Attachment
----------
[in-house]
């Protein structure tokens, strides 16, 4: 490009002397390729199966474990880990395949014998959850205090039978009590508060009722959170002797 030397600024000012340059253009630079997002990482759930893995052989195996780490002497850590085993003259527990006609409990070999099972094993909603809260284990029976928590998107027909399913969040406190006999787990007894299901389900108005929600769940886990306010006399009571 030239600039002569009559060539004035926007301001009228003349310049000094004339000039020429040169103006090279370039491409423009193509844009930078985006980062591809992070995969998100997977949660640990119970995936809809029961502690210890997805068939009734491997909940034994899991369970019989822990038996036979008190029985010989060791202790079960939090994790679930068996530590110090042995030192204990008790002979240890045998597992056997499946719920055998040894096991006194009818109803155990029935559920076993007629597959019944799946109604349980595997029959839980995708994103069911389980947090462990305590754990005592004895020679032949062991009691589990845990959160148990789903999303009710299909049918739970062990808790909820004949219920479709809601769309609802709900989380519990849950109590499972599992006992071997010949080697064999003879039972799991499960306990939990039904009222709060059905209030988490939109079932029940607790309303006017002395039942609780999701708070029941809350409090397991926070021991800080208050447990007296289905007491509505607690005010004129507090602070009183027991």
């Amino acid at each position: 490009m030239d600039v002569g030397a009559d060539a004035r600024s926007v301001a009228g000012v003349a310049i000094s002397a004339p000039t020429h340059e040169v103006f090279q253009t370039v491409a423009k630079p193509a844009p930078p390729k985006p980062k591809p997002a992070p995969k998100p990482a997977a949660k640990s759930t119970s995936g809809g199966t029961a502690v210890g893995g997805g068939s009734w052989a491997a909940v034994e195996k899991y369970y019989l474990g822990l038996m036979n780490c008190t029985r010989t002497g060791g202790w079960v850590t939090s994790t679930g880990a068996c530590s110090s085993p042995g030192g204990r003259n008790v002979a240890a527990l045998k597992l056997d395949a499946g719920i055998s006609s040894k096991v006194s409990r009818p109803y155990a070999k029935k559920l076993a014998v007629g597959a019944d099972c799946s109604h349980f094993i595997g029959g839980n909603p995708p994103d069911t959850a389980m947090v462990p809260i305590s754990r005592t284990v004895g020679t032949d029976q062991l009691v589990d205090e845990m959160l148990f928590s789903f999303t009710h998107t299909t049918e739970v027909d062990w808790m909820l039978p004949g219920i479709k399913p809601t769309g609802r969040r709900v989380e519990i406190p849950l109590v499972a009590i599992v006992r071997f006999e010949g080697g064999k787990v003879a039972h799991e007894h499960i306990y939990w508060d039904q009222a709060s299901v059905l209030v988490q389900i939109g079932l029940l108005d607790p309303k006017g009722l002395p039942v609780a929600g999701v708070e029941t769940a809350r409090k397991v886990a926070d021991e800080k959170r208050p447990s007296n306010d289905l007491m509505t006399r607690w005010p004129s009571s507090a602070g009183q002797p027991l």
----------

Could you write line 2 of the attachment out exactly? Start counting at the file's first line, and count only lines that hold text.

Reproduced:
């Protein structure tokens, strides 16, 4: 490009002397390729199966474990880990395949014998959850205090039978009590508060009722959170002797 030397600024000012340059253009630079997002990482759930893995052989195996780490002497850590085993003259527990006609409990070999099972094993909603809260284990029976928590998107027909399913969040406190006999787990007894299901389900108005929600769940886990306010006399009571 030239600039002569009559060539004035926007301001009228003349310049000094004339000039020429040169103006090279370039491409423009193509844009930078985006980062591809992070995969998100997977949660640990119970995936809809029961502690210890997805068939009734491997909940034994899991369970019989822990038996036979008190029985010989060791202790079960939090994790679930068996530590110090042995030192204990008790002979240890045998597992056997499946719920055998040894096991006194009818109803155990029935559920076993007629597959019944799946109604349980595997029959839980995708994103069911389980947090462990305590754990005592004895020679032949062991009691589990845990959160148990789903999303009710299909049918739970062990808790909820004949219920479709809601769309609802709900989380519990849950109590499972599992006992071997010949080697064999003879039972799991499960306990939990039904009222709060059905209030988490939109079932029940607790309303006017002395039942609780999701708070029941809350409090397991926070021991800080208050447990007296289905007491509505607690005010004129507090602070009183027991």